1) Tell us more about how you discovered Kristang and how it led to the Kodrah Kristang initiative.
I run a linguistics magazine known as Unravel which aims to make language and linguistics issues accessible to non-specialists. I first encountered Kristang while doing research for a special feature last January, when we decided to profile some of the endangered languages of the region. Prior to that, I had no idea the language existed, even though my mum's family is of Portuguese-Eurasian descent.
I found out that the language was still being spoken in Malacca, and we went up to meet with Joan Margaret Marbeck, DiGi’s Kristang poet of Malacca, who has written almost all of the very small number of books and collections of texts in Kristang; Sara Santa Maria, the main teacher of Kristang in the Portuguese Settlement in Malacca; and Dr Stefanie Pillai, Professor and now Dean at the Faculty of Languages and Linguistics at the University of Malaya and a researcher working with the community in Malacca. All of them were working to preserve and revitalize the language in their own ways, and I was really very inspired by what they were doing. We came back determined to find speakers of the language here who were still alive, and to see what we could do in Singapore.
I've always been a relatively quick language learner, and so I was able to pick up the language from Joan's books and materials, a dictionary and grammar produced by another researcher, Dr Alan Baxter, and by speaking to and practicing with the remaining speakers of the language here in Singapore. I then ran a pilot course called Korsang di Kristang ('Heart of Kristang') teaching the language to some of my friends in my house, before we decided to start a public course in March of this year, which was Kodrah.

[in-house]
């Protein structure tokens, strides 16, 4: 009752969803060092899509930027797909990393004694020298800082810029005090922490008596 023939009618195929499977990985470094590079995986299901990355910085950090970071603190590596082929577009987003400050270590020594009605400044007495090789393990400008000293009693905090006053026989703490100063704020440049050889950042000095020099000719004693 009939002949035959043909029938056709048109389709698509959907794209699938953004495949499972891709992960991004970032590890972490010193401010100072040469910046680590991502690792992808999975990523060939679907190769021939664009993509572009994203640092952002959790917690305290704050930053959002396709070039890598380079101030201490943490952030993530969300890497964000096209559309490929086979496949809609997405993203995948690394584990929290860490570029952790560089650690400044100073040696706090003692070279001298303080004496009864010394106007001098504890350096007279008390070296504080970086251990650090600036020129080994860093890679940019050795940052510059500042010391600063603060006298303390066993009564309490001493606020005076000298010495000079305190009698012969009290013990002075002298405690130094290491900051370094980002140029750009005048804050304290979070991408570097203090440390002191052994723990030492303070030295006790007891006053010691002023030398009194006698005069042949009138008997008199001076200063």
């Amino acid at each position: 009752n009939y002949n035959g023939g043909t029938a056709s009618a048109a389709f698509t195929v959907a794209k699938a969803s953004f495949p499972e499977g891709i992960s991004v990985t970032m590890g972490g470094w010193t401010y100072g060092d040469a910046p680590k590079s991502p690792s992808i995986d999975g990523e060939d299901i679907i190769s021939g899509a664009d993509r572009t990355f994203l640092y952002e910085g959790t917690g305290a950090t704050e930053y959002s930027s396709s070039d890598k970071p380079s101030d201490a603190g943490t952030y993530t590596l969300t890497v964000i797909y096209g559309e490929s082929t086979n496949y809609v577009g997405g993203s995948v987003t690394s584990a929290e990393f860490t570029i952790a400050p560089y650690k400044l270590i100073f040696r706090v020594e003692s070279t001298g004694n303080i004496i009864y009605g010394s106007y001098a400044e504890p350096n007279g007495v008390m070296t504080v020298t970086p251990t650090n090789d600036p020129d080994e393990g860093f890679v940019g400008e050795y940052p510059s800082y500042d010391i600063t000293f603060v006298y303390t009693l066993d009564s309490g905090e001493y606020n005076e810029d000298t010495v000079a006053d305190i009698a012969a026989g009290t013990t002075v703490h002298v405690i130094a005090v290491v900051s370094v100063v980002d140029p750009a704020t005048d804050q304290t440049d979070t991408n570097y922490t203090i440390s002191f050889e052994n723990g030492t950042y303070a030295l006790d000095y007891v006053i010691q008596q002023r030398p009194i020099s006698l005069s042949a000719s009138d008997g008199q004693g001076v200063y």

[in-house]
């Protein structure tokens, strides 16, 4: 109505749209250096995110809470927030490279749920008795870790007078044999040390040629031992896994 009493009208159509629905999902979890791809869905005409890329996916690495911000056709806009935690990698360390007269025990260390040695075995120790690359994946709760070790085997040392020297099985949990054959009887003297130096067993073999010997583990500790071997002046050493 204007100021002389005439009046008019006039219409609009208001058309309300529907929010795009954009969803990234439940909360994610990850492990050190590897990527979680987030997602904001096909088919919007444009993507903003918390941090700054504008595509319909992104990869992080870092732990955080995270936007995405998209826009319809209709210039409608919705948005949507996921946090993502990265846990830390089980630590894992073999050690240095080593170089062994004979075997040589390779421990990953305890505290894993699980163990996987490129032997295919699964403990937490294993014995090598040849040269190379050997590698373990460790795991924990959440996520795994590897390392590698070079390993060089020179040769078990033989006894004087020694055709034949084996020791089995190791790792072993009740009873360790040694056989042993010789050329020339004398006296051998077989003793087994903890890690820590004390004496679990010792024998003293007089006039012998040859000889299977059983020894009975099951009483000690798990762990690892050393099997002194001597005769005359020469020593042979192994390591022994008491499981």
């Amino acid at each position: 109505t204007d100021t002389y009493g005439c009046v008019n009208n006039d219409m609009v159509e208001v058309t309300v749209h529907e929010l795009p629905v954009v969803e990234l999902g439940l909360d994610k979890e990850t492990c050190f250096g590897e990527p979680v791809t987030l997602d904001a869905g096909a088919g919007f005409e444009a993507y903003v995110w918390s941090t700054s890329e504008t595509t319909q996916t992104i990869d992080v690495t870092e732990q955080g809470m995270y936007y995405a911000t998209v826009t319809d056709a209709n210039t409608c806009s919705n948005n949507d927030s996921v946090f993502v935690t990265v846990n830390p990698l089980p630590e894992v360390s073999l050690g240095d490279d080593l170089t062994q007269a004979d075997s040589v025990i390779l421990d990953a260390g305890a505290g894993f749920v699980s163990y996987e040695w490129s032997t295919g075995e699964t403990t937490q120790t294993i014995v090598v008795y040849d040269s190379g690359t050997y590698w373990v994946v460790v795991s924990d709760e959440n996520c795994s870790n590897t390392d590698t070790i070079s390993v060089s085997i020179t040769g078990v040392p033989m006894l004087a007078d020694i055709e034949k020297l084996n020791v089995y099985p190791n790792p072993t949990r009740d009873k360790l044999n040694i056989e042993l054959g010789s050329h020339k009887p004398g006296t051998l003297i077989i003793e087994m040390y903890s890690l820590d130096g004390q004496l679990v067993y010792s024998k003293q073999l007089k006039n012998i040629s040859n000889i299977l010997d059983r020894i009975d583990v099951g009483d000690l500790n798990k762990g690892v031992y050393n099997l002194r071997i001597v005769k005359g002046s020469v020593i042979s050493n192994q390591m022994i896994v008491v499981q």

2) As a young Eurasian, why do you think it is important to embark on such efforts?
I'm a linguistics major and I hate seeing languages die or fall asleep for lack of speakers. But I think as time went on I discovered a pride and joy in this language. At home, we never really identified much with either my Eurasian heritage (my mom's side) or my hinese/Hakka/Peranakan heritage (my dad's) — we did and still do exclusively speak English, even with my grandparents. But I think as time went on I discovered a pride and joy in this language that I never thought I would ever discover — as someone of Portuguese-Eurasian descent, and as a Singaporean. Not all Eurasians have Portuguese ancestry, and so not all of them embrace Kristang as their heritage, but for the first time I felt that I had something that gave me a solid link to my past in a way that English and Mandarin did not.
With language revitalization, you're not just bringing back a bunch of words — you're bringing back a community that speaks that language, traditions and even a different worldview. That's an immense responsibility because there are still Singaporeans who care about that way of life like Bernard Mesenas, our 78-years-young (his own wording!) Kristang language consultant. Once I understood that, I just could not let Kristang fade away.
3) You wrote Kaminyu di Kodramintu – a 30-year-old Kristang Revitalization Plan for Kristang from now to 2045. Can you tell us more about it?
Language revitalisation is a long, arduous and tremendously demanding process. It's a multi-generational effort, and it doesn't happen in months or years; similar efforts for Hebrew, Hawaiian and Maori took decades to bear fruit. In all of these cases, these languages became endangered because intergenerational transmission — the passing on of the language from parents to children — ceased. So, what you want to do is restart that process of intergenerational transmission, and especially get children and young people interested in using the language again.
Right now, the most pressing need is generating enough awareness such that people care enough to learn Kristang and protect it from extinction. In just six months, our efforts have been tremendously successful — we've almost doubled the number of speakers of Kristang in Singapore, and we hope to further build on this through our Kristang Language Festival next May to vastly increase awareness of Kristang's existence. Our aim is to then encourage this growing pool of new, fluent but non-native speakers to pass it on to their children and develop a proper teacher training syllabus and series of programmes for Kristang, such that there is some sort of more formal support for the language.